Minnesota beans are high in amino acids

Sampling is a critical component of producing a crop high in nutrients. The University of Minnesota, aided by checkoff funds through its partnership with the Minnesota Soybean Research and Promotion Council (MSR&PC), is sending out soybean sample kits to farmers in the state, and encouraging them to return the sample by Oct. 23.

Minnesota farmers consistently produce quality soybeans that are high in essential amino acids, the best measure of the true nutritional value of animal feed. Soybeans are Minnesota’s No. 1 agricultural export, more than a $3 billion industry in the state.

“This free analysis looks at moisture, amino acids, fatty acids and sugars,” said David Kee, MSR&PC director of research. “This enables farmers to start thinking about marketing their soybeans based on specific traits the end user needs.”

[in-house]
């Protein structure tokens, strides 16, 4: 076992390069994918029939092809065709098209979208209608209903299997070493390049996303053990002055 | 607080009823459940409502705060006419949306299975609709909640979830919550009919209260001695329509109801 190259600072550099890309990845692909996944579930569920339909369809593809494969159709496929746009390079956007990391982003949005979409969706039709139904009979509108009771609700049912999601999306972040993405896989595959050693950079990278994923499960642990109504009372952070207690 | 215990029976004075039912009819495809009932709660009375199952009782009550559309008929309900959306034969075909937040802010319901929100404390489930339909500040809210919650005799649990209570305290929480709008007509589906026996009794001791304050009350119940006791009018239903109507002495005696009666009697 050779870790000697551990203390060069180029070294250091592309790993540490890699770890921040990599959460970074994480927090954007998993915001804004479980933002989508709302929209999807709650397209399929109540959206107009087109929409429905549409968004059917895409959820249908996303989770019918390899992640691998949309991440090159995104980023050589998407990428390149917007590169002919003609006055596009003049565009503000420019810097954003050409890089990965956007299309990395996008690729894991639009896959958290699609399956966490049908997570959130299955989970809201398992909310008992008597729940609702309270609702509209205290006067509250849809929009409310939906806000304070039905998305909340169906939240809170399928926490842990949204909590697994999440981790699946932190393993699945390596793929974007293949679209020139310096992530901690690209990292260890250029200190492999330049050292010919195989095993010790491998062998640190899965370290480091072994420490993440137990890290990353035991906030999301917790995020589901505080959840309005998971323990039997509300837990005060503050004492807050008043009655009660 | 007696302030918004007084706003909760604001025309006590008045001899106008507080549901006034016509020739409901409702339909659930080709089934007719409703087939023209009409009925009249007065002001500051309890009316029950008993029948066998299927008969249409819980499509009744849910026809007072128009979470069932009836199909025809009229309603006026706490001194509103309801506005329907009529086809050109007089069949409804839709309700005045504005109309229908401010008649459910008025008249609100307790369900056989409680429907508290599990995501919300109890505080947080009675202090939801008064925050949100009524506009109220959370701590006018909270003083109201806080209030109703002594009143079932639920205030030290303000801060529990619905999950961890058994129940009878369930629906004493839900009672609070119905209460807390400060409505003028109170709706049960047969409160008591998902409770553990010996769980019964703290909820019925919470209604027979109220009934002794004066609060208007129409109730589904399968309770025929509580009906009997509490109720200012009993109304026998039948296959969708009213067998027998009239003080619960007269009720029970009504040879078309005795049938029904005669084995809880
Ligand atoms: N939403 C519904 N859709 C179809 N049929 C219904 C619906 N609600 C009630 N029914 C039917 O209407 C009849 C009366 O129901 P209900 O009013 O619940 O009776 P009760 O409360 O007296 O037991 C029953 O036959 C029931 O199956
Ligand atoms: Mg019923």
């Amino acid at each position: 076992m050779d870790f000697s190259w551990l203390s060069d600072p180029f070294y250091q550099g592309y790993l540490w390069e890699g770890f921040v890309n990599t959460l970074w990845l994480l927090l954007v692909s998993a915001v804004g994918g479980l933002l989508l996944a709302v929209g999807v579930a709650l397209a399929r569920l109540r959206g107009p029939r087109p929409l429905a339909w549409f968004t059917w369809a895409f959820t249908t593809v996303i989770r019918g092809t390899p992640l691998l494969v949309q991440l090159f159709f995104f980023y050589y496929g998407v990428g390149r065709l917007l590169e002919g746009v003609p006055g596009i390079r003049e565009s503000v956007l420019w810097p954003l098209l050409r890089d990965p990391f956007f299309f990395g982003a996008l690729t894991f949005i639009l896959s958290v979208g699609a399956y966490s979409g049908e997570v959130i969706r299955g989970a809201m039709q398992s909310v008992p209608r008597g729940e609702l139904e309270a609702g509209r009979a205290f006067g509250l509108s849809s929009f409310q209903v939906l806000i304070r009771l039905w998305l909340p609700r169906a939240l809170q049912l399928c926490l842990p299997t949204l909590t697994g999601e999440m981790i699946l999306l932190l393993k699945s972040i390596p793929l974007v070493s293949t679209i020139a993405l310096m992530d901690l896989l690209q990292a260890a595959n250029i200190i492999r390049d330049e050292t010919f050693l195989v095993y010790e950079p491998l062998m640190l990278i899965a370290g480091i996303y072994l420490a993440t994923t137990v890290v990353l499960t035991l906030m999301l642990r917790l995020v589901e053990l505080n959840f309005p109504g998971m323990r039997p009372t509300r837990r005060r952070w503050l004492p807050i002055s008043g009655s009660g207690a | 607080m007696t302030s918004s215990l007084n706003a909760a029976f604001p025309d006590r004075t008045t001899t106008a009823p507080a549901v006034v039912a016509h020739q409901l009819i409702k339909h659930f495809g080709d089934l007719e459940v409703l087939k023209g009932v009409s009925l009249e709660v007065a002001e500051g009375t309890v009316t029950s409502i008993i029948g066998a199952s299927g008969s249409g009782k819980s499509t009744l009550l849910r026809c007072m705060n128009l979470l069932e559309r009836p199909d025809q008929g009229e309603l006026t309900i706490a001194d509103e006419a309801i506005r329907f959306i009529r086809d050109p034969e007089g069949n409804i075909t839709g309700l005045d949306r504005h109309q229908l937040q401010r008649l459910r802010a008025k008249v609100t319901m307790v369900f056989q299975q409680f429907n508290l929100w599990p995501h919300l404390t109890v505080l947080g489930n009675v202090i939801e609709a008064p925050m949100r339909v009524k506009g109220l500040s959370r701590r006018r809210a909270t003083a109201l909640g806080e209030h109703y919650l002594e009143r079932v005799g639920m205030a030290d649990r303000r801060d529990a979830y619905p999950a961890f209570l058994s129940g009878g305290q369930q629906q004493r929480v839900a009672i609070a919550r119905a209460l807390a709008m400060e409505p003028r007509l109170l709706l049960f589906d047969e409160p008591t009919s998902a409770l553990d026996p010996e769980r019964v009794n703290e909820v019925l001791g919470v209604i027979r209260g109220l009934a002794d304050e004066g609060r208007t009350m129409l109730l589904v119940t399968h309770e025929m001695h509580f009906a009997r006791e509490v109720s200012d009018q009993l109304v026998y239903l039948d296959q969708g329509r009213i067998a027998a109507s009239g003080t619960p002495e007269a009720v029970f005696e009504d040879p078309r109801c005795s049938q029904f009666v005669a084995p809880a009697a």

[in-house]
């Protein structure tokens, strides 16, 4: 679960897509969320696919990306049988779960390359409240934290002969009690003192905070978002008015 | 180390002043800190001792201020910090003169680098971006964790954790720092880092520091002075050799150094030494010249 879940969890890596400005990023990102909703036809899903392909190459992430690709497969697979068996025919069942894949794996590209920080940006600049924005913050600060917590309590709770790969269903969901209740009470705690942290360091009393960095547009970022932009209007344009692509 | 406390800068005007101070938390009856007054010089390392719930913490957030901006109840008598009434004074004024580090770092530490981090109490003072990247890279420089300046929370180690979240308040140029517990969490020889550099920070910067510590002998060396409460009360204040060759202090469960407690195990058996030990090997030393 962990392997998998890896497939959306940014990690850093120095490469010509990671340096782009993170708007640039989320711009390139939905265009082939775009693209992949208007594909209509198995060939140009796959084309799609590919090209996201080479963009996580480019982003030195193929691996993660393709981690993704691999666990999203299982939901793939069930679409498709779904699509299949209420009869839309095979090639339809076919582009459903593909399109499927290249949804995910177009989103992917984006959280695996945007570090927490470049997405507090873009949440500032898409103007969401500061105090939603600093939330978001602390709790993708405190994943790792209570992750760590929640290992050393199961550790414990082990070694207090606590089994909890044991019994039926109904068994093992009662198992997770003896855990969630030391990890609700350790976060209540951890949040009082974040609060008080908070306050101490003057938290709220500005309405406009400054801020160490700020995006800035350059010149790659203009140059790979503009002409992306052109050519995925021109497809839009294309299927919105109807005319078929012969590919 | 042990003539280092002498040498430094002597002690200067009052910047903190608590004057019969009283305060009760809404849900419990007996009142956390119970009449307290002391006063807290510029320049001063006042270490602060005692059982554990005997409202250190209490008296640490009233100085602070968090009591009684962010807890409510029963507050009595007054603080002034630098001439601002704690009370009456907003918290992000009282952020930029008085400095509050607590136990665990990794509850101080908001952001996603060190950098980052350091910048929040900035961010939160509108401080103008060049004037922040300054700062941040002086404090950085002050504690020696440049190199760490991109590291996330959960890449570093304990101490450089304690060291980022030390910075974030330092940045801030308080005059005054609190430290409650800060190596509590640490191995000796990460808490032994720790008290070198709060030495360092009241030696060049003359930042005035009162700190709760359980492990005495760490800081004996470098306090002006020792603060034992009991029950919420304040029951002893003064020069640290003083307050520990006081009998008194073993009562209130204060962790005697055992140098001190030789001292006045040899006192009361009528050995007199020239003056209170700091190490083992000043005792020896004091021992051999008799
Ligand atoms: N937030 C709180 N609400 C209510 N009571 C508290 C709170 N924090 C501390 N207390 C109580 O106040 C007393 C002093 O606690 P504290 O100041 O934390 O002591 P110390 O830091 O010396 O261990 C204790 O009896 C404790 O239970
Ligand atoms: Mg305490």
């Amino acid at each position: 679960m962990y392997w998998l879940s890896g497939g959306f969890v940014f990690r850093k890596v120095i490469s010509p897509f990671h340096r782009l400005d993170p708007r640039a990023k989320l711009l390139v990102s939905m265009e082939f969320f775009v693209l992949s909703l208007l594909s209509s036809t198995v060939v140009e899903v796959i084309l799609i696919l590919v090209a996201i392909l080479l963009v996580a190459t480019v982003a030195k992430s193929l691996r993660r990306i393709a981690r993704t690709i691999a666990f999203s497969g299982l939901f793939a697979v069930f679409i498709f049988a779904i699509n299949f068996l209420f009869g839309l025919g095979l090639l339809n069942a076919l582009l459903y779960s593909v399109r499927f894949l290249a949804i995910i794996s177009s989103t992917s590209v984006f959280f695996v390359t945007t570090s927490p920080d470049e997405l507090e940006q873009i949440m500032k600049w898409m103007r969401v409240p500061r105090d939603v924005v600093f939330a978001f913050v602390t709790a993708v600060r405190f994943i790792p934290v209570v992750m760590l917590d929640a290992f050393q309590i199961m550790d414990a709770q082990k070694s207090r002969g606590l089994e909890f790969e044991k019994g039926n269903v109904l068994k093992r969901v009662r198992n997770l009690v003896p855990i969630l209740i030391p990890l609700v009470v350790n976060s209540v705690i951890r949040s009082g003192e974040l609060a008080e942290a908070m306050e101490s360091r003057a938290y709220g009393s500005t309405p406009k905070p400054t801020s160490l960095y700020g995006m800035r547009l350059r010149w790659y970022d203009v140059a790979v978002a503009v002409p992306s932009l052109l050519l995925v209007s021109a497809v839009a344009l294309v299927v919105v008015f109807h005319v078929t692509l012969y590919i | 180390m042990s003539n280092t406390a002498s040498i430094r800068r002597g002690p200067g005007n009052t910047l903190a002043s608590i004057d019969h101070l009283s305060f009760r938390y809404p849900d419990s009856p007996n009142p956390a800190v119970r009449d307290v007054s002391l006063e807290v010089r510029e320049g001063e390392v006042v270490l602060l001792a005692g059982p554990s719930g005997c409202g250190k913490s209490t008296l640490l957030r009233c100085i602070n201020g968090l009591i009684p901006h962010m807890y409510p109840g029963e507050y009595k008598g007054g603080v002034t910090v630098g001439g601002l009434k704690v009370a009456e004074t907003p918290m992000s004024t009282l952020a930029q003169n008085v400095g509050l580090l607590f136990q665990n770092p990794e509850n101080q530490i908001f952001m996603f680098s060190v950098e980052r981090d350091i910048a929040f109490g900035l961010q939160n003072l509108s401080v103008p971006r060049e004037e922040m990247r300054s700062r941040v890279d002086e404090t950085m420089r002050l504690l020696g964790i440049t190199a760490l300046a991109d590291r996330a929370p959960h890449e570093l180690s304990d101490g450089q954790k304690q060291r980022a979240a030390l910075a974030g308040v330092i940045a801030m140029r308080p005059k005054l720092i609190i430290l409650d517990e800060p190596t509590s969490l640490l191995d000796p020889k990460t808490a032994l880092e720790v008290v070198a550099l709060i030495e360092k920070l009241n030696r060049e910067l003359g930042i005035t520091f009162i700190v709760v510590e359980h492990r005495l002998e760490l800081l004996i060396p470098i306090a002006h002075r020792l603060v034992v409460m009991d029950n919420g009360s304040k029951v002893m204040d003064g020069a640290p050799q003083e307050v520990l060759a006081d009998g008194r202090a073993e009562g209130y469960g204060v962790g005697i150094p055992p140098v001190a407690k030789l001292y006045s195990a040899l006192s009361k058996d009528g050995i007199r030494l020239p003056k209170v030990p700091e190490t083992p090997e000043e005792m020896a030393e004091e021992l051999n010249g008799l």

Essential amino acids help monogastric animals, such as chickens, swine and aquaculture, build muscle mass and produce more meat and eggs. In the past, soy products have typically been valued based on their crude protein content, which puts northern-grown soybeans at a disadvantage. However, research has shown that the amino acid profile is a better indicator of soybean value.

“It’s important to look beyond crude protein when it comes to soybeans,” said Kee. “Essential amino acids are a critical component when we’re talking about the quality of soybeans.”

The University of Minnesota has one of the nation’s top soybean research and breeding programs. Scientists, technology educators and farmers work together to continually improve soybean yields and quality for international customers.